Tufts nutrition scientists say it is premature to focus on nutrient supplements over diet

Authors urge caution in JAMA article: High dose nutrient supplementation may have more adverse consequences than anticipated

In a special communication piece that appears in the July 20th issue of the Journal of the American Medical Association (JAMA), Alice Lichtenstein, DSc, senior scientist and director of the Cardiovascular Nutrition Laboratory at the Jean Mayer U.S. Department of Agriculture (USDA) Human Nutrition Research Center on Aging at Tufts University and the Center’s director and senior scientist, Robert Russell, MD, report that the most promising data on nutrition and optimal health outcomes relate to dietary patterns, not nutrient supplements. They further state that there are insufficient data to justify altering public health policy from an emphasis on foods and dietary patterns to one on supplements.

The authors emphasize that nutrient supplementation, particularly for certain at-risk populations, has an important place in health care. However, they point out that there is an important difference between observing associations between particular nutrients and health outcomes and detecting causal connections.

“Perhaps no better example exists than the disheartening results of the vitamin E intervention trials for the prevention of cardiovascular disease,” says Russell. Lichtenstein explains that although observational studies suggest positive effects, “we lack supporting evidence from intervention trials, and that is critical for making recommendations to the public.”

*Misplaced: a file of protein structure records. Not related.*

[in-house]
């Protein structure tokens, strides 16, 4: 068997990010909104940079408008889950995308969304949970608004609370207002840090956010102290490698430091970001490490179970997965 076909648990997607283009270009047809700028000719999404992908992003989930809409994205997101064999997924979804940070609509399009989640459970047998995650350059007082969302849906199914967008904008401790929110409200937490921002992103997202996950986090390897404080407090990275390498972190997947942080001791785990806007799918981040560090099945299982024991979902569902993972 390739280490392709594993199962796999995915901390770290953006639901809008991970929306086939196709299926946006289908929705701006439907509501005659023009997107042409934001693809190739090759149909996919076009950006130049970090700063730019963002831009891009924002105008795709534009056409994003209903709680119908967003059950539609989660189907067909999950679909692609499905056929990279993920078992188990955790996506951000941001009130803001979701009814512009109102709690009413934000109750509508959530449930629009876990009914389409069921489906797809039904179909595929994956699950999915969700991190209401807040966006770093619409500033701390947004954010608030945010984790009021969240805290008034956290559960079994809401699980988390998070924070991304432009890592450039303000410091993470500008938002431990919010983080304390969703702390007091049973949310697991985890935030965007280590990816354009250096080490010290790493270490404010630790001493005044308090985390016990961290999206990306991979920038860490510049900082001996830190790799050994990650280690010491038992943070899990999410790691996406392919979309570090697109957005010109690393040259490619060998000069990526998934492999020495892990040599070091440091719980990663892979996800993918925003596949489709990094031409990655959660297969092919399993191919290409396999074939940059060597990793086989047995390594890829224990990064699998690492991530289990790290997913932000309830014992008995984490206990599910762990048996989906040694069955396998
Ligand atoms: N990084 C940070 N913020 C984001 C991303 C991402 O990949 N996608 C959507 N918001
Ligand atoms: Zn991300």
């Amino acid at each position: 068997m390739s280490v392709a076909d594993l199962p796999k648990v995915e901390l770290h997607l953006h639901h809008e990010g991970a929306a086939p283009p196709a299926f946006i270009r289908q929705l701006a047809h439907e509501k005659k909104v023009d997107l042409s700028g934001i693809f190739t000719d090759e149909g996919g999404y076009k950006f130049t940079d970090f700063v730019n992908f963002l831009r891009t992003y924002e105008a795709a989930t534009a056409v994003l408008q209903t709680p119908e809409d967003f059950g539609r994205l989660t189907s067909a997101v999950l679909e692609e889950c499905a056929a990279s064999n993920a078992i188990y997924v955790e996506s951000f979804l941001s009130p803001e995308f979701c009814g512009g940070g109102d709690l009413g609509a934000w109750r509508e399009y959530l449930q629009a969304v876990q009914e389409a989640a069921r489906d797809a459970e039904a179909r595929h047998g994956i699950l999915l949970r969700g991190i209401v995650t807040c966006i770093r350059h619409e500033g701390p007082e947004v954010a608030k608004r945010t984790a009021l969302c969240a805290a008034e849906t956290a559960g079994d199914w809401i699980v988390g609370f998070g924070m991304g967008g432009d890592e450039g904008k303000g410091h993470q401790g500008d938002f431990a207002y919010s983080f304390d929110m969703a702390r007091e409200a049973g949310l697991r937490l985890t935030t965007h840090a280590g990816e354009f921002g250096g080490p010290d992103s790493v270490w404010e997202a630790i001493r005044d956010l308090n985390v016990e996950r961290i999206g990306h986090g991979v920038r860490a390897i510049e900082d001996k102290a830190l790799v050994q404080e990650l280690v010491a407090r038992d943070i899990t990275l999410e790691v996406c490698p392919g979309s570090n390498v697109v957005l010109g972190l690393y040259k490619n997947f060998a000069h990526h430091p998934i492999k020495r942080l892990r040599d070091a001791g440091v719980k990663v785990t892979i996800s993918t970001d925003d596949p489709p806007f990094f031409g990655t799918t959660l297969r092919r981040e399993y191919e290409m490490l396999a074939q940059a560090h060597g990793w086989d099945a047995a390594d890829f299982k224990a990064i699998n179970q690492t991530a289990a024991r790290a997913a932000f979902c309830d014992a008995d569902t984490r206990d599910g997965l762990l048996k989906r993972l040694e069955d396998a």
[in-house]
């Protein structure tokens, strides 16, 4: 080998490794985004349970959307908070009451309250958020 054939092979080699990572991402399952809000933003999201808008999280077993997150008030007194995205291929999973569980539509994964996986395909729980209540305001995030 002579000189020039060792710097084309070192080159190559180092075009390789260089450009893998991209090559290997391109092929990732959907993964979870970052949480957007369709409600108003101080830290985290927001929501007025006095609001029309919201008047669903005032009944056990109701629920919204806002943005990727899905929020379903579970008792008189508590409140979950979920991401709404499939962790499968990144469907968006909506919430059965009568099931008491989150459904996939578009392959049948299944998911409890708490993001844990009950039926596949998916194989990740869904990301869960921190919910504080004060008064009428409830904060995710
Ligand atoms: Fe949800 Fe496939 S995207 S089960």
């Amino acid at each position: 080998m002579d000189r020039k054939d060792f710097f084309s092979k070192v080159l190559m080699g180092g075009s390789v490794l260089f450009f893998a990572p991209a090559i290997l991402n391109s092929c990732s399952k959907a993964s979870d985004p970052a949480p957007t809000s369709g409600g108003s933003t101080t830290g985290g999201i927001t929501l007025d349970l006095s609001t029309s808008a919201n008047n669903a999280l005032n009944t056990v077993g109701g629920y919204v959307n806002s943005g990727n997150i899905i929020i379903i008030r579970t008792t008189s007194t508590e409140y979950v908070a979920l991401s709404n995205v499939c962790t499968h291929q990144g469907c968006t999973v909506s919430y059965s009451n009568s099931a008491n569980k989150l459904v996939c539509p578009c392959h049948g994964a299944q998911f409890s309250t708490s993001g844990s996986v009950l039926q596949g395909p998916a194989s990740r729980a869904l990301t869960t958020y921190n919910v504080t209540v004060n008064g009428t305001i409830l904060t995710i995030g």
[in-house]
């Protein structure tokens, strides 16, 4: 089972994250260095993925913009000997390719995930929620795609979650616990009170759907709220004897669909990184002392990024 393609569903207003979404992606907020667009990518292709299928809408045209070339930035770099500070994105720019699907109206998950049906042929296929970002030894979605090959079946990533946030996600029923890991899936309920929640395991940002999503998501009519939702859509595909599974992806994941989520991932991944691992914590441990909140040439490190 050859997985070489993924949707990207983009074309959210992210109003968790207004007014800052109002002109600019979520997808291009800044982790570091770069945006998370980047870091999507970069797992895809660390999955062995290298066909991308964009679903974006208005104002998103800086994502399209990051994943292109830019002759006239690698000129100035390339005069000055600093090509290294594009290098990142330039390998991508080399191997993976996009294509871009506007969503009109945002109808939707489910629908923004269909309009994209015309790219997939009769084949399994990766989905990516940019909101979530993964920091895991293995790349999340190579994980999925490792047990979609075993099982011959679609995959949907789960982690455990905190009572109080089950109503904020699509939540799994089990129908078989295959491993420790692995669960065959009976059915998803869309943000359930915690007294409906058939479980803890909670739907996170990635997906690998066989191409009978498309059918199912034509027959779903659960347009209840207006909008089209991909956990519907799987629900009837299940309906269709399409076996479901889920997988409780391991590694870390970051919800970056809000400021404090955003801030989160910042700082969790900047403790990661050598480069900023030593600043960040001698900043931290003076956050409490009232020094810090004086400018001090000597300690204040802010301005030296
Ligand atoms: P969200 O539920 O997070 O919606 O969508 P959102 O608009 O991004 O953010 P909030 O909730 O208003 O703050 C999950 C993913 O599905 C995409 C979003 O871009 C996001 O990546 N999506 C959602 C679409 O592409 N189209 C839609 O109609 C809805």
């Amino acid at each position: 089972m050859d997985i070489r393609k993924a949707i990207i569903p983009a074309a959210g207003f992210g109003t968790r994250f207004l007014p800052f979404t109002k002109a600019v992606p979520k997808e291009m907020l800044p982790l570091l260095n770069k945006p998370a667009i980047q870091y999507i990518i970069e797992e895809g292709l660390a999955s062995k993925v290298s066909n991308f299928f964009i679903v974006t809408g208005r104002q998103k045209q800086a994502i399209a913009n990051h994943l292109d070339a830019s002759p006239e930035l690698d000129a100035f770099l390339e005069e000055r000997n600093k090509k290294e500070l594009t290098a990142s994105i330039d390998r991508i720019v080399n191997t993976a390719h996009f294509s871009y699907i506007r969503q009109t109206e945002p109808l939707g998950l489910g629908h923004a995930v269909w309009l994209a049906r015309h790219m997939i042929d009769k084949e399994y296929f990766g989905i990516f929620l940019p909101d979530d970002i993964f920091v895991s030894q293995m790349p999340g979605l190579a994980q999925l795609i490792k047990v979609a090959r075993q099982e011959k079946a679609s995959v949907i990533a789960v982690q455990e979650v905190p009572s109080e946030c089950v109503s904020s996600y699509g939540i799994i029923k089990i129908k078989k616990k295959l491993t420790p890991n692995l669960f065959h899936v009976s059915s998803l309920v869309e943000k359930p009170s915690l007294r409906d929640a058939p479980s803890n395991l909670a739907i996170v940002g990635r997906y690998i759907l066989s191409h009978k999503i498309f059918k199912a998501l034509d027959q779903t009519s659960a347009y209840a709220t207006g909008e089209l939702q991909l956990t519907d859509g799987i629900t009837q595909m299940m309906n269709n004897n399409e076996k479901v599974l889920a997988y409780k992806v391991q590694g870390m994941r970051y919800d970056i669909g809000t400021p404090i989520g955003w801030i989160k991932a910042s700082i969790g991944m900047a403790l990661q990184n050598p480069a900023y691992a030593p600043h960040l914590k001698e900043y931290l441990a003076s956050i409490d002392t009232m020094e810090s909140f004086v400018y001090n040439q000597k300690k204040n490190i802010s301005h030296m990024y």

Data are insufficient in other areas as well, according to Lichtenstein. “Disease-nutrient relationships are by their nature very complex. Within the context of high dose nutrient supplementation, outcomes are frequently unexpected. Not only have some studies failed to yield positive results but, occasionally unanticipated negative effects have been observed.”

The authors point out that some of the unanticipated findings from high dose single or nutrient cocktails may be because the levels used are much higher than those necessary to prevent deficiency disease. In one study, adding a nutrient antioxidant cocktail to a well established cholesterol-lowering drug treatment actually lessened the beneficial effect. “We still have a lot to learn about the use of high doses of nutrients. The important point is to prevent the cart from getting in front of the horse; we need to validate the science before there is wide scale adoption by the general public as we saw with vitamin E. We can no longer automatically assume there will be no adverse consequences,” notes Lichtenstein.

In their overview of the existing literature, Lichtenstein and Russell, both professors at Tufts University’s Friedman School of Nutrition Science and Policy and School of Medicine note that their caution is “based on the lack of a complete understanding of nutrient requirements and interactions, and disappointing results of intervention studies with single nutrients or nutrient cocktails.”

“The identification, isolation, and purification of nutrients in the early 20th century raised the possibility that optimal health outcomes could be realized through nutrient supplementation,” write the authors, but this advance has been “a double-edged sword.”

While the current expert opinion is that there is not enough evidence to justify emphasizing nutrient supplements instead of food and diet for maintaining good health, this topic remains under rigorous research, and new data is published regularly. Based on the available information, the authors say, “eat a diet rich in fruits, vegetables, low-fat dairy products, whole grains and fish.”

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Siobhan Gallagher EurekAlert!

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